Kal Yafai from Birmingham took his world title to Texas on Saturday night knowing that a win against the great Roman González could change his career forever and a loss could ruin it.

Yafai was making the sixth defence of his WBA super-flyweight title, he was British boxing’s longest reigning world champion and he was fighting his idol. He was also taking the kind of risk few fighters are prepared to take.

Gonzalez started to win world titles in 2008, had won championships at four different weights and was between about 2014 and 2017 arguably the world’s finest boxer. In 2017 he lost twice, looked broken at the time and before entering the ring in Frisco had fought just twice in two years since the defeats. He was unbeaten in 46 before the first loss, close to perfect, untouchable at his art.

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Yafai was unbeaten in 26 fights, González had just the two defeats in 50 fights. The fight would be simple: Yafai would be too fast and slick if Gonzalez was still carrying the scars from the defeats, but if the Nicaraguan had recovered in secret then Yafai would be in trouble. It was the type of fight that made hard men cross their fingers in hope as the pair walked to the ring.

It was not easy to watch. Yafai lost eight rounds, survived a knockdown at the bell to end the eighth and was then taken out clean by a right cross in round nine. It finished officially at 29 seconds of the ninth, the referee waving it off before the full and unnecessary count of ten, and Gonzalez was the first to reach Yafai to check he was not hurt, placing an arm of friendship over his shoulder.

He has done that 40 times before, played ring priest to a ruined opponent at the end of a fight.

Yafai never put a foot wrong, never wasted a punch or made any stupid mistakes. Yafai went to Texas knowing he needed a few unknown factors to fall his way and a bit of luck – he needed Gonzalez to have slipped, he needed Gonzalez to have lost his ferocious edge. Yafai had no luck in Texas and fighting a different way, perhaps trying to run and move, would not have changed the inevitable outcome.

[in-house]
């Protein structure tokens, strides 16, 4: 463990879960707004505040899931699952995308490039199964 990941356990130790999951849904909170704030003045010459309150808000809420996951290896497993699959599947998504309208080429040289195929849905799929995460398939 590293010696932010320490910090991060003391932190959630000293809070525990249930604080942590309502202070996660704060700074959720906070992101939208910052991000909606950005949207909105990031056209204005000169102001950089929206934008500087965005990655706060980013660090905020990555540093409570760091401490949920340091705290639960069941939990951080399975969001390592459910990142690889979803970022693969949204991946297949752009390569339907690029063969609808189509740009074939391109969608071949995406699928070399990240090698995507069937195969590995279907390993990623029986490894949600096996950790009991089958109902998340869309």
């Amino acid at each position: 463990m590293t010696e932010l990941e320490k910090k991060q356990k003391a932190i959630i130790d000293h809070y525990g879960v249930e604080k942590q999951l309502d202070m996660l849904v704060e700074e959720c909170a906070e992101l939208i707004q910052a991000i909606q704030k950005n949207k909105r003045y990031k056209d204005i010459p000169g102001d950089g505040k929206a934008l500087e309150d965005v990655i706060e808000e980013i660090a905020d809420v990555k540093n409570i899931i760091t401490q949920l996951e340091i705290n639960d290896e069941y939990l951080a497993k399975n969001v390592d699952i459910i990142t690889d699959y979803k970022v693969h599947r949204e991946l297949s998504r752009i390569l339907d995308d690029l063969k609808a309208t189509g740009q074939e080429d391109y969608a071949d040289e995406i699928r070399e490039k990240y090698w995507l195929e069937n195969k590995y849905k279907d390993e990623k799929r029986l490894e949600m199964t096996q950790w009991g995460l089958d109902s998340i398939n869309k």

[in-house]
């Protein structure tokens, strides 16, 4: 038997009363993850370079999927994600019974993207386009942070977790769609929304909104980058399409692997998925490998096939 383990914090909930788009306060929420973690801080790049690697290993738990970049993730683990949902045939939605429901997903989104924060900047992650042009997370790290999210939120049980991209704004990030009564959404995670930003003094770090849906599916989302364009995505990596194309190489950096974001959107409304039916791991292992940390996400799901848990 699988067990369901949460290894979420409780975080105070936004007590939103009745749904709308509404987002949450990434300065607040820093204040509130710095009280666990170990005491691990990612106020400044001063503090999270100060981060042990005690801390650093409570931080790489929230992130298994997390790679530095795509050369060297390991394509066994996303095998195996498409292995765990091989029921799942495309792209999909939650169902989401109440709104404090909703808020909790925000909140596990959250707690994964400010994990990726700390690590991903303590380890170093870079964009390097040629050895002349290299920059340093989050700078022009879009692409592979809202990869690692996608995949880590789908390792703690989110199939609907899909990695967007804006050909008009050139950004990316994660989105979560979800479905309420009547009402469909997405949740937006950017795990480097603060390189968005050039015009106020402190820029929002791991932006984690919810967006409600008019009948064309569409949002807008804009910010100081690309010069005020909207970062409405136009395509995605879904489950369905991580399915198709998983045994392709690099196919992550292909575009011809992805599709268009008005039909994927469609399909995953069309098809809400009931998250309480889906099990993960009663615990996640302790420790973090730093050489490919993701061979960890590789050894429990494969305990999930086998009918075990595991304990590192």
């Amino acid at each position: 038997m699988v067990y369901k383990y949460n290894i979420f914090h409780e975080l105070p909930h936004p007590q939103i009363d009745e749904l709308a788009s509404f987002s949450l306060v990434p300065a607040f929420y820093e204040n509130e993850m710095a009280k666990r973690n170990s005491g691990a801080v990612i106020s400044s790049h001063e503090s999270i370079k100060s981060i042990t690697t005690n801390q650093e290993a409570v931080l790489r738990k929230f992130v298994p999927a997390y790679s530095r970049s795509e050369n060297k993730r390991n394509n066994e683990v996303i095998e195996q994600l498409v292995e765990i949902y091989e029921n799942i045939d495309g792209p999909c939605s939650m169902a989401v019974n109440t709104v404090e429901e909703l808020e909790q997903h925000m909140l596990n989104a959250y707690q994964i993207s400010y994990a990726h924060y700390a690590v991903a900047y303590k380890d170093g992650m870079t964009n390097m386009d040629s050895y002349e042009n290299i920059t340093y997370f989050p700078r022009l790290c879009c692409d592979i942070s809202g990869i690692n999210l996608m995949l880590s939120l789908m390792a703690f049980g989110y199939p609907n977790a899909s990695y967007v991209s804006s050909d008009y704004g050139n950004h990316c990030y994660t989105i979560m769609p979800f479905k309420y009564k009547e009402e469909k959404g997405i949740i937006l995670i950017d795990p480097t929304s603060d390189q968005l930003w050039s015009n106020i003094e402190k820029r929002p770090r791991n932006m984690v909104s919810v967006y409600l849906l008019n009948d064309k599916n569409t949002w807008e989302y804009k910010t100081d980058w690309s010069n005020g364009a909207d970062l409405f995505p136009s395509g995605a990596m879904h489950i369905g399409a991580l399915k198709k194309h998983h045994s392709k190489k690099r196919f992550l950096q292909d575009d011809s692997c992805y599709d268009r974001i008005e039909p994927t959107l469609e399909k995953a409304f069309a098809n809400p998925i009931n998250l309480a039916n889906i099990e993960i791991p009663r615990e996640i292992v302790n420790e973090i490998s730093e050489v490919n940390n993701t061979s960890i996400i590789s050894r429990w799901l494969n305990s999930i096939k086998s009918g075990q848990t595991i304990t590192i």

But he got the wrong Gonzalez. That’s the fight, no need for an inquest.

In the last seconds of round eight Yafai folded, fell and came to rest on the canvas. He looked tired, his face swollen all over and as he stood the bell sounded. He had survived the round, but in his corner the sixty-second break offered no hope, no magic cure for the slow beating. In round nine Gonzalez was patient, finding his perfect range for a single right cross to drop Yafai heavily.

It was over, but Yafai had been brave enough to take the risk, travel the miles and lose his title knowing that there was absolutely nothing else he could have done. There will not be any excuses this week.

On the undercard there was also a fantastic performance from Swansea’s Jay Harris in his fight for the WBC flyweight title against the Mexican Julio Cesar Martinez. Harris lost on points in the end, was competitive in every round and wonderfully defied both form and bookies. His bold challenge was possibly the most overlooked world title fight involving a British boxer overseas that I can ever recall. Harris was fighting anonymously against a good champion, a long way from home, was given no chance and went the full twelve, losing by just a few rounds.

Both Yafai and Harris live on the same boxing planet as Tyson Fury and Anthony Joshua, but it is far too easy to ignore them. On Saturday in Texas, in two contrasting defeats, they deserved their mention and some respect.

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